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Week 5


This week’s listening assignments explore how Arab and Middle Eastern musical traditions influenced the works of several Israeli composers of art music. Their compositions helped to shape an “Oriental sound,” which we will encounter frequently in the coming weeks, in the realms of both art and popular music.

1. Ben-Haim, Paul. Piano Music of Paul Ben-Haim, Centaur CRC 2506, 2001

J. Hirschberg writes in the CD booklet that “Much of Ben-Haim’s music in general and piano music in particular is marked by the cantillation [refer to the entry on “Jewish Music” in Grove for an explanation of the term] and pastoral mood of the Middle Easter peasant music, together with the rhythms of such dances like the Israeli ‘Hora’ and Yemenite traditional dances. […] Ben-Haim regards his work as part of that widespread contemporary effort to synthesize Eastern and Western traditions” (p. 3).

In your listening, follow the “Pastoral” thread as well as the quotation of an Israeli folk song: a celebration of agricultural life, yet the chance to integrate Jewish traditional themes with Middle Eastern modal textures and sounds, all in the context of art music.

Track 7: Andante, from Suite No. 1, Op. 20a (1933). Written shortly after the composer’s immigration to Palestine, this piece quotes a “Song of the Land of Israel” (SLI, or Israeli folk song) by Yemenite musician/dancer Sara Levi-Tanai.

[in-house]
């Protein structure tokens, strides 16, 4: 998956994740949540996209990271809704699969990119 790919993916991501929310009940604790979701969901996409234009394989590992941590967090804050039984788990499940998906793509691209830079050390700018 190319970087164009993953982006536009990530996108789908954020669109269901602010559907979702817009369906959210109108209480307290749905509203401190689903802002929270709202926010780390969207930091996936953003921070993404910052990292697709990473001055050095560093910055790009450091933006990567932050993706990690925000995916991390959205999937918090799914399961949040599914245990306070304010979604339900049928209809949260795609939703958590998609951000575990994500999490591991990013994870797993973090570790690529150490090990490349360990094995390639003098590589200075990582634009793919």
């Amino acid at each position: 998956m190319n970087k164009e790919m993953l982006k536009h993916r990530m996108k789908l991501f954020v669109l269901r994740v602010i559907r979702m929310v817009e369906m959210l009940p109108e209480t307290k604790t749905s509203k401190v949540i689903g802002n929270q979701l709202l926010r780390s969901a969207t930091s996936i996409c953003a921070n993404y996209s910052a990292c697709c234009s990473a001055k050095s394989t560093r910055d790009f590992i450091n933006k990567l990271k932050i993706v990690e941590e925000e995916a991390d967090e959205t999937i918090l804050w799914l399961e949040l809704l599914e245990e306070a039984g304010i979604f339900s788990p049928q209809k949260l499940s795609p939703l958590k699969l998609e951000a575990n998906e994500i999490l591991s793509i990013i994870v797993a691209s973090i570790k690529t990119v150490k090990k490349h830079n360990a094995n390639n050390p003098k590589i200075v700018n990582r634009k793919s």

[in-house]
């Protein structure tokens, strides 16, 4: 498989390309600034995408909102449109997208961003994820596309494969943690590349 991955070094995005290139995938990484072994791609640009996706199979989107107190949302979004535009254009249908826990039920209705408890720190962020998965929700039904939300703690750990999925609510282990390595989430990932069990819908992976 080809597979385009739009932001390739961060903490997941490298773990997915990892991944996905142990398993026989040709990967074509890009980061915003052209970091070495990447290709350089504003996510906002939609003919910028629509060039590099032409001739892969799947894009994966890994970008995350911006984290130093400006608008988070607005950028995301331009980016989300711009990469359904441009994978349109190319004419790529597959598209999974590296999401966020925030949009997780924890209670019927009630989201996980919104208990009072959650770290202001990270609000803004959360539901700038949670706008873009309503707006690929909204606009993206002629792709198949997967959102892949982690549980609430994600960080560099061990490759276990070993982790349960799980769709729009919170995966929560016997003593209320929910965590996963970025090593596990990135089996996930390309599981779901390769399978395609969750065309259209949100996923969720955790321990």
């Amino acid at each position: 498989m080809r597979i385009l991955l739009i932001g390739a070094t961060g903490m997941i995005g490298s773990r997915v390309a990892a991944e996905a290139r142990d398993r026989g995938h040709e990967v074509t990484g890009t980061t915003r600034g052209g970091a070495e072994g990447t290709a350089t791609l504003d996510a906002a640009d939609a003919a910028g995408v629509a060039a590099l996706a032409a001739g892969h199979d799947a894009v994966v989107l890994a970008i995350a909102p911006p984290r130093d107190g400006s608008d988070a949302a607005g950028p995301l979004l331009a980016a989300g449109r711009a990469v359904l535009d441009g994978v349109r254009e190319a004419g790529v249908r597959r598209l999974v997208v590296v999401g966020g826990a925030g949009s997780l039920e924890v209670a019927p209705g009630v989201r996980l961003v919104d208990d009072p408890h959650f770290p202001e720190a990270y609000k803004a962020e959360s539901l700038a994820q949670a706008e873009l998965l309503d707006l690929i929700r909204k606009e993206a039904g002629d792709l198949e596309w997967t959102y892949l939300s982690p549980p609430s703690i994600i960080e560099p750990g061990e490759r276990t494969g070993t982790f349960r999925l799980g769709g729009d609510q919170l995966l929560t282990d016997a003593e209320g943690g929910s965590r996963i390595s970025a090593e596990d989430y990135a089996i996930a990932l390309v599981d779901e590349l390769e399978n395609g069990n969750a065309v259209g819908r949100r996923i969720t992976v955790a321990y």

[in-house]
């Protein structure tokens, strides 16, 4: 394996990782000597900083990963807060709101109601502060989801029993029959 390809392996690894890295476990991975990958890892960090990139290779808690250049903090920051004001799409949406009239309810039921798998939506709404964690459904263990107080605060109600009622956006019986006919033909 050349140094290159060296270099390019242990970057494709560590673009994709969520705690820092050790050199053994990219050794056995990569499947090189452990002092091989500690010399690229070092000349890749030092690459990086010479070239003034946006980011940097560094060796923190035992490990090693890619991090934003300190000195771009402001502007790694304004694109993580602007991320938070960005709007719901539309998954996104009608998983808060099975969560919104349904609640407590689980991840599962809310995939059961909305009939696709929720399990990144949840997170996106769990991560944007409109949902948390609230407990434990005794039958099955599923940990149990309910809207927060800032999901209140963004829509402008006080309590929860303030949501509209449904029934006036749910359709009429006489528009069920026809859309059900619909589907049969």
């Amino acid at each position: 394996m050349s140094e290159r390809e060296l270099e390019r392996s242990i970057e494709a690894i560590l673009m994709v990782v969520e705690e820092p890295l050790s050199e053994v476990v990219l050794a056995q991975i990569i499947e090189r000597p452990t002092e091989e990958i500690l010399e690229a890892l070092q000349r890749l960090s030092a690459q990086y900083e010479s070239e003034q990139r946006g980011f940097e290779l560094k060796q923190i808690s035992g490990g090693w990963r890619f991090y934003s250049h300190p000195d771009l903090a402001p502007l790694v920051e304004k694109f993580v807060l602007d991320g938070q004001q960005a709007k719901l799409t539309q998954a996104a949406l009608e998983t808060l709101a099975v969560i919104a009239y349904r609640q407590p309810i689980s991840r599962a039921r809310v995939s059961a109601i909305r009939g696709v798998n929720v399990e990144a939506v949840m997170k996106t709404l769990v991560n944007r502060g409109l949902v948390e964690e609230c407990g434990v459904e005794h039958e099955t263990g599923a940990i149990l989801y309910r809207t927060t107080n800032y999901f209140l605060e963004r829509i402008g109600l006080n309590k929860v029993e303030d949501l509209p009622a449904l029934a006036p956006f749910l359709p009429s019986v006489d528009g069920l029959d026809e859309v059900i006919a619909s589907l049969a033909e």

Track 1: Allegretto grazioso, from Sonatina, Op. 38 (1946); a careful elaboration of Oriental themes,

both in the melodic and modal materials, and in the attempt to create, via the light touch of the piano, a

sound that emulates the Arab string instrument, qanun (which we listened to in our 1 assignments).



Track 9: Pastorale, from Suite No. 2, Op. 20b (1936); pastoral themes represent the new Zionist idea of the Jewish return to the land, which idolizes the life in the agricultural settlements.

Track 17: Pastorale, from Five Pieces, Op. 34 (1943); a later reworking of track 9.

In addition, please compare the biographical information about Paul Ben-Haim derived from the CD booklet with the interview by Fleisher with another Israeli pioneer composer of European origins, Joseph Tal (Fleisher, Ch. 2, available on bSpace).

2. Flute and Strings from Israel, Music in Israel MII-CD-20, 1996

The flute, the shepherd’s instrument par excellence, is celebrated here together with Oriental themes elaborated by some of the most influential Israeli composers. Feel free to explore Paul Ben-Haim’s Serenade at the beginning of this CD (a veritable explosion of 1950’s Orientalism!), but focus particularly on the two following selections:

Track 9: Fast and Lively, from Poem for Flute quartet (1965) by Ami Maayani. Maayani, a composer known internationally especially for his works for the harp, elaborates here on the Orientalist legacy of his teacher, P. Ben-Haim.

Track 11: Moderato; Andantino sostenuto, from Maqamat for Flute and string quartet (1959) by Oedoen Partos. Hungarian-born, in this composition Partos explores the canons of Arabic music (the title, Maqamat, refers directly to the modes of Arabic and Turkish music that we explored in class). The “mood” of this modernist composition is established in the introduction by flute solo. The intricacy of the modal structure is left to the textures of the string quartet (violins, viola and cello).

Note: All required sound files and CD booklets available on bSpace.